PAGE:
Review By Dean Bielanowski  Ryobi Website -


Ryobi BT3100K
Table Saw System


By Dean Bielanowski

Perhaps one of the most well known products made by Ryobi is their BT3100 table saw system. It has been available for some time in the United States, but not so readily available in other parts of the world. Ryobi Australia has just released the table saw in Australia and in other parts of the world and offers it with the full accessory kit as an added sweetener (usually only available at an additional charge in the USA). The saw is very popular among beginning woodworkers and DIY enthusiasts, and there are even dedicated websites run by BT3100 users. We thought we would take a look at why this saw seems so popular.

Note that the USA version of the BT3100 is very similar to the BT3100K system reviewed here. There are differences in power specifications due to differing power supplies of course, and the U.S. version does not come with the accessory kit included, however, most features of the basic unit are the same.

Package and Installation
The Ryobi BT3100K ships in quite a large cardboard box measuring 105cm long x 58cm deep x 52cm high (approx 41"L x 23"D x 21"H). It is very well packed with segmented polystyrene-type pockets keeping all components separated and protected from damage. Because the BT3100K comes with the additional accessory set, there are quite a few items to unpack from the box. Once you do unpack them all, lay them out so they are all easily visible. Among the goodies inside, you will find a DVD that walks you through the installation process and shows off features of the BT3100 system, including safety aspects. I could only wish a similar DVD was included with every tool I assembled in recent years. While full printed manuals are also included, the DVD is a much better way of presenting instructions, reducing any chance of making an error, and greatly increasing the user's capacity to understand and perform the assembly task. The detailed printed manual is, in itself, a useful resource. Together they are a great information bundle and introduction to the BT3100 system.

The first part to assemble is the pressed metal stand. This is provided as part of the BT3100K package. After assembling a ton of nuts and bolts, the task is readily completed. Just be sure to have the correct top rails opposing each other so the saw unit can be bolted to the stand. The pressed metal stand does seem a little flimsy to begin with, but once all nuts are tightened and the saw itself is bolted down to the stand, it becomes much more rigid. Four bolts secure the saw unit to the stand. You continue assembly by adding the rails and various saw table pieces, all of which secure very quickly with clamps or basic screw/bolt and nut components. The advantage of this system is that it allows you to remove these sub-tables later on if needed. The flexibility of the BT3100 system does call for moving or removing components to use a particular feature of the saw. Without the accessory kit, the saw can be setup successfully in about 25-30 minutes, which is quick for a large piece of equipment.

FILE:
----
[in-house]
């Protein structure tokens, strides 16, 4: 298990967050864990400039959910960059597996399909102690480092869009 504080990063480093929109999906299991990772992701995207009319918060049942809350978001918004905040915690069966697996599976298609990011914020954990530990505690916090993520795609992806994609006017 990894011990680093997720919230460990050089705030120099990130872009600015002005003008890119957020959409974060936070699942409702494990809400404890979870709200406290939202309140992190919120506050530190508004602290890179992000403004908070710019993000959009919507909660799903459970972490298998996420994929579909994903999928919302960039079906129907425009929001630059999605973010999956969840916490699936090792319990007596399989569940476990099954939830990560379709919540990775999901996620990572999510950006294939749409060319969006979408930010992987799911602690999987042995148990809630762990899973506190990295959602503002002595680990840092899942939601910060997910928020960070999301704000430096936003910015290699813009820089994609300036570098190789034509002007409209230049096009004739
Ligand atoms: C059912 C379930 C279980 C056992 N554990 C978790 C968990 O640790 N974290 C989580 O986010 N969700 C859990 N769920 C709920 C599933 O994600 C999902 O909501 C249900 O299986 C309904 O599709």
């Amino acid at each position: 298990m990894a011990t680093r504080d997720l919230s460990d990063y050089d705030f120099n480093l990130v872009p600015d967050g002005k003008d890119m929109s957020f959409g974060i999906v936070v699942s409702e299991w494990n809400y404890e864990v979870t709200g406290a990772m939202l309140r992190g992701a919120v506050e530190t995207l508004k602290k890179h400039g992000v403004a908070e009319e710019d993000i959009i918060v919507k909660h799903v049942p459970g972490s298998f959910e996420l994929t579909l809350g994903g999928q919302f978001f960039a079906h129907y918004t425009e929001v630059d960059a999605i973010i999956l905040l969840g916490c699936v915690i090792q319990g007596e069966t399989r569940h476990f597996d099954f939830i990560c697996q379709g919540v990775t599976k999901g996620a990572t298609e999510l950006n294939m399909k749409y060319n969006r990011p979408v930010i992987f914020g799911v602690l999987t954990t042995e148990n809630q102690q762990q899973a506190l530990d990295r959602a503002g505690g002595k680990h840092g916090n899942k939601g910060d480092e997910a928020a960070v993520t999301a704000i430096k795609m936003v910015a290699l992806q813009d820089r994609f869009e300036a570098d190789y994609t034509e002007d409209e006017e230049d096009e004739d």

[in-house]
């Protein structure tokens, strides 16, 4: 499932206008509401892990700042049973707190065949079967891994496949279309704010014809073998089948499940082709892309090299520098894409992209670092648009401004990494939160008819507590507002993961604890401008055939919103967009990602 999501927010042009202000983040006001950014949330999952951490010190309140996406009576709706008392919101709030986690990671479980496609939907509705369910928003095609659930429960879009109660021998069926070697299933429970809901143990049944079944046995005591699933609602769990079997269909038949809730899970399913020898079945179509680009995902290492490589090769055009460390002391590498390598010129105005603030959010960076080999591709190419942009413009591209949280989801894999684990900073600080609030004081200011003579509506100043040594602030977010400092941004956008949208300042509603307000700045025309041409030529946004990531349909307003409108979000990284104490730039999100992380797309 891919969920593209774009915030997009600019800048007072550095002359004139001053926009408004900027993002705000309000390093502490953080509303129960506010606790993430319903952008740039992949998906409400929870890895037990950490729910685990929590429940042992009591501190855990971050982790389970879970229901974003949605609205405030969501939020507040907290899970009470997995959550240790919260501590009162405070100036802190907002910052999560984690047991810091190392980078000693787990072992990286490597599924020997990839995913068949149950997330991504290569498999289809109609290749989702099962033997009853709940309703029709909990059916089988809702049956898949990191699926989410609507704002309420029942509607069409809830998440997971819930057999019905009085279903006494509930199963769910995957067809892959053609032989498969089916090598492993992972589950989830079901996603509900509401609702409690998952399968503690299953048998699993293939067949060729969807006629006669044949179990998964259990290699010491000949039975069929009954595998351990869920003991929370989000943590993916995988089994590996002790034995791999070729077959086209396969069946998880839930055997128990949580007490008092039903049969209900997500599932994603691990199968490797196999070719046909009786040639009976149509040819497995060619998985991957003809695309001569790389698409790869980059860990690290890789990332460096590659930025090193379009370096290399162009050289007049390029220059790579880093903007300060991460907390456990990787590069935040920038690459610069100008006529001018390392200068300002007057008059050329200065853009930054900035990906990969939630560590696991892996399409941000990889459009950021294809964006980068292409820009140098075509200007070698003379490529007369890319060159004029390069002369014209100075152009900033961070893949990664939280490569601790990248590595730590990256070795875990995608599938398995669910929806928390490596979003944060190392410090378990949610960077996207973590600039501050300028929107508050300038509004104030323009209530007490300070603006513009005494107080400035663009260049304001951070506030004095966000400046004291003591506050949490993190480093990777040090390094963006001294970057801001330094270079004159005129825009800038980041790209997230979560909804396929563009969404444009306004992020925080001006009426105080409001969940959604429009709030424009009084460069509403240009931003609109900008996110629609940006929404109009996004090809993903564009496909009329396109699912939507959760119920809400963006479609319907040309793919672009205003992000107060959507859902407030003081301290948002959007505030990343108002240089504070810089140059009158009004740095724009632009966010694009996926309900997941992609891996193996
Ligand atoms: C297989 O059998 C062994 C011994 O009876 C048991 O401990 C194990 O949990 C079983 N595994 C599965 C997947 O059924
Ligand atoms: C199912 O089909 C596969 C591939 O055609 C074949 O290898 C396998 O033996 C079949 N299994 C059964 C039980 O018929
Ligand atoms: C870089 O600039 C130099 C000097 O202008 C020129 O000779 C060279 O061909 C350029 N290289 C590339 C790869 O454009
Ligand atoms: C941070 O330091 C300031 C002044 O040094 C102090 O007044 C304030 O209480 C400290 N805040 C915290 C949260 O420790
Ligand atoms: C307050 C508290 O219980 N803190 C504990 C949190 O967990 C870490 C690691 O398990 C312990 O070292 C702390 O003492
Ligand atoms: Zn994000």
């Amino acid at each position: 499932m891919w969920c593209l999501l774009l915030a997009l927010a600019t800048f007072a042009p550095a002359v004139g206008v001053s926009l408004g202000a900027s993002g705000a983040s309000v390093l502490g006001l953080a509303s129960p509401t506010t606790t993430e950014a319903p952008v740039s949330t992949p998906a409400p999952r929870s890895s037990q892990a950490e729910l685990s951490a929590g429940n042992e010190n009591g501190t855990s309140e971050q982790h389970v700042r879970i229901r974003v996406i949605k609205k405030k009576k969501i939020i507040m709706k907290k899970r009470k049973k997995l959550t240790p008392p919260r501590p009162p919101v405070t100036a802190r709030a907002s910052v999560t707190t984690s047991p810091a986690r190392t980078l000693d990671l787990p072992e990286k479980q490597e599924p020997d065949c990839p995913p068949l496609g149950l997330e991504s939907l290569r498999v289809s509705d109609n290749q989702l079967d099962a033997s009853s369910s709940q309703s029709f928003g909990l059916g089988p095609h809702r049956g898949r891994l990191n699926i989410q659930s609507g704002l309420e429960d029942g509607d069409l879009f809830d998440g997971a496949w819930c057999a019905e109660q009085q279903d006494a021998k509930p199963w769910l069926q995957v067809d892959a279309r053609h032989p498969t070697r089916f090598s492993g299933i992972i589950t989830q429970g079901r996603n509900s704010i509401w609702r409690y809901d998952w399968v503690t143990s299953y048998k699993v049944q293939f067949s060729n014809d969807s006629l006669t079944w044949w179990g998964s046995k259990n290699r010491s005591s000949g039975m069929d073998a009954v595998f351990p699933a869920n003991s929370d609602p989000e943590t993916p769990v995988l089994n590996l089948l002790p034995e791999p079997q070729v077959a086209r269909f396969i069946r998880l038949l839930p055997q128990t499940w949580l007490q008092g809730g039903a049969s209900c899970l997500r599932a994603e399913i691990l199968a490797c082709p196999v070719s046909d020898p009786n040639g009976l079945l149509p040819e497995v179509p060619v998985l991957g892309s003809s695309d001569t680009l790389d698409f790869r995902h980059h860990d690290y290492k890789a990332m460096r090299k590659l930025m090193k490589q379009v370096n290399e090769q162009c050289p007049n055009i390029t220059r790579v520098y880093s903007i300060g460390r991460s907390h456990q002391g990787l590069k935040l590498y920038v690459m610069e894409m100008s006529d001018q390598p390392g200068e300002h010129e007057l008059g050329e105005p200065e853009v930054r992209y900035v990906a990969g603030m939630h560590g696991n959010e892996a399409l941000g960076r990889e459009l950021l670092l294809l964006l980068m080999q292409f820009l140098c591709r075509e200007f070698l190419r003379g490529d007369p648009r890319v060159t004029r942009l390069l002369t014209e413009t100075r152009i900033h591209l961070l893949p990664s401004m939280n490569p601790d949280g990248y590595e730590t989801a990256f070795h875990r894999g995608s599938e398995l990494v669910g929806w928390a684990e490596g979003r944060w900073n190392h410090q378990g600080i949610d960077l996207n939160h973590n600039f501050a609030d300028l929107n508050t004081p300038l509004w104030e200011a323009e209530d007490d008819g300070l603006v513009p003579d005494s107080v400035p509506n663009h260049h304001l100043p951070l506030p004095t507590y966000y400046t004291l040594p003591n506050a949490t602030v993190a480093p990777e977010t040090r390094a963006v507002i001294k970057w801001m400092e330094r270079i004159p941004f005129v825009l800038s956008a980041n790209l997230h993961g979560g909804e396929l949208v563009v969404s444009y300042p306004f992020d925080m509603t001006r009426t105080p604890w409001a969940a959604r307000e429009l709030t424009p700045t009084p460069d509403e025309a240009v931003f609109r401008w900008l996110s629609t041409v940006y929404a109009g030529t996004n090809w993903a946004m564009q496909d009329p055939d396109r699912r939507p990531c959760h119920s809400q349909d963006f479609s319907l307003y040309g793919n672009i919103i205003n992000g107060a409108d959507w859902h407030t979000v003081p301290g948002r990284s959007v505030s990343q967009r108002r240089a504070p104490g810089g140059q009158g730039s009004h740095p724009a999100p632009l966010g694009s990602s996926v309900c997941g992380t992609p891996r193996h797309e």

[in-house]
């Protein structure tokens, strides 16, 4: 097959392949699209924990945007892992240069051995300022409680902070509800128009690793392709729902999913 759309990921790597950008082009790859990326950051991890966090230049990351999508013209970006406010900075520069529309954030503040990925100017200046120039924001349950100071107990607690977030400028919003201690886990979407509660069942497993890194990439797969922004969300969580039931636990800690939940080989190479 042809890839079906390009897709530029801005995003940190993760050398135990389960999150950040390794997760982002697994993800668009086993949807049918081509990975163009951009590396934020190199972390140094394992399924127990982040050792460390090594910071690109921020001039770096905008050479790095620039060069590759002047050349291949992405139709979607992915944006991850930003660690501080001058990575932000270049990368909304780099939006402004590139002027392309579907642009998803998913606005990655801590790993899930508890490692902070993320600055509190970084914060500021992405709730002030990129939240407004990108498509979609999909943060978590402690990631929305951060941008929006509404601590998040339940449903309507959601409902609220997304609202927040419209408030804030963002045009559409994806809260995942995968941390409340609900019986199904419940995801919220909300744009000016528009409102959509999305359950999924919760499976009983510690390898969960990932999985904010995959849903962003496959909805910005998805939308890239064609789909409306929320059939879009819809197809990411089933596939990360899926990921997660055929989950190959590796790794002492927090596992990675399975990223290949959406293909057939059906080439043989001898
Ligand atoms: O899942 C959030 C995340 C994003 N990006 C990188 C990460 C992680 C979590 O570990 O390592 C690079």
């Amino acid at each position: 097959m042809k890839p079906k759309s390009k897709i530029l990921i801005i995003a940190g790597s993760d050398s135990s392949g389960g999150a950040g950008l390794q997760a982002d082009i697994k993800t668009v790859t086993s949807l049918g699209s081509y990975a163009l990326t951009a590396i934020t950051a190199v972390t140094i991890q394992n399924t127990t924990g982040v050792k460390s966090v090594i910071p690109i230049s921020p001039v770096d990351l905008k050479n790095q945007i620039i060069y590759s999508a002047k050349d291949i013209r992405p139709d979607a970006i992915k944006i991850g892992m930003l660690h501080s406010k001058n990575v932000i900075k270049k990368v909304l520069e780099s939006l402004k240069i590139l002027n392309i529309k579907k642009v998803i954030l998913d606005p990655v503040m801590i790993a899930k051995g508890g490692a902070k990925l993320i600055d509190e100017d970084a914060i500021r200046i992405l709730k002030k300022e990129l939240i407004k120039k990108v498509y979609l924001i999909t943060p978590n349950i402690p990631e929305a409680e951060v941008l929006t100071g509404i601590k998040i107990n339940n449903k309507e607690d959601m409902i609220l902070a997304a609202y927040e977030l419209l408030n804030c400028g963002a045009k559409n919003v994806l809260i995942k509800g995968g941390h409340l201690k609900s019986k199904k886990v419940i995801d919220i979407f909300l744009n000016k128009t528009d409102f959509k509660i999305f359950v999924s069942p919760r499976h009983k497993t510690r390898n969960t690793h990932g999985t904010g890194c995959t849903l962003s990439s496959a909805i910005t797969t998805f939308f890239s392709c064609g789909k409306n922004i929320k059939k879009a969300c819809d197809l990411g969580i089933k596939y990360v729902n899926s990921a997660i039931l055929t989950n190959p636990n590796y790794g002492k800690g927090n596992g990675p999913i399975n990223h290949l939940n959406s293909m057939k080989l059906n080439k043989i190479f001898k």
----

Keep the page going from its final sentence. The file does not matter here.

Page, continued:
The Basics...
The Ryobi BT3100K is a 10 inch table saw, i.e. it takes a 10 inch (254mm blade) - a common size for many table saws. Arbor size is 5/8", again a common size so buying replacement blades should be no problem at all, and you will be able to choose from a variety of manufacturers and blade designs that are made for this blade size. Any blade you purchase must be rated to 4,800RPM minimum to be used safely on the BT3100 saw. A thin-kerf starter blade is provided, and it features 36 TCT teeth. It is actually not too bad a blade for a default offering, but you may wish to purchase a better blade down the track with more teeth, particularly if you wish to undertake crosscutting work with good results. 36 teeth is ok for rip cutting, but you would want at least 60 teeth for clean cross cuts. I also prefer wider kerf blades for ripping thick stock as they have less tendency to flex during a cut, however, there is greater waste.

The following are the listed specifications for the BT3100 table saw:
Motor Input 1800W (Aus rating)
Cutting Depth at 0 degrees 3 9/16" (90.5mm)
Cutting Depth at 45 degrees 2 1/2" (63.5mm)
Output Speed 4,800 RPM
Net Weight Without Workstand 56kg
Net Weight With Workstand 59kg

Perhaps the most important figure in the above table is the motor rating. At 1800W (a little under 2 1/2 horsepower), the universal motor of the BT3100K has enough grunt to handle most tasks, although be aware of the differences between universal and induction motor ratings. A 2 1/2HP induction motor would likely be more powerful. Nonetheless, the motor on the BT3100 handled everything we threw at it, sometimes you could hear a little strain when cutting thick lumber, but it never stalled at any point. The motor assembly and much of the blade below the table is encased in a metal enclosure or shroud... Why? Quite simply for dust collection purposes. The enclosure is linked to the dust collection port that protrudes from the back of the BT3100K. A dust bag is provided in the accessory kit, or you can hook up your dust collection system just as easily. The BT3100K's dust collection capability is really quite good. Perhaps the best I have seen in any table saw so far. The shroud really helps to channel most of the dust that is drawn under the table to the collection port. I found that connecting my 2HP extractor to the port provided excellent collection capacity as opposed to using the collection bag, but this is to be expected. As a guesstimate, I'd say that about 90% of the dust that is drawn below the table is captured by the shroud when used in conjunction with a dust extractor.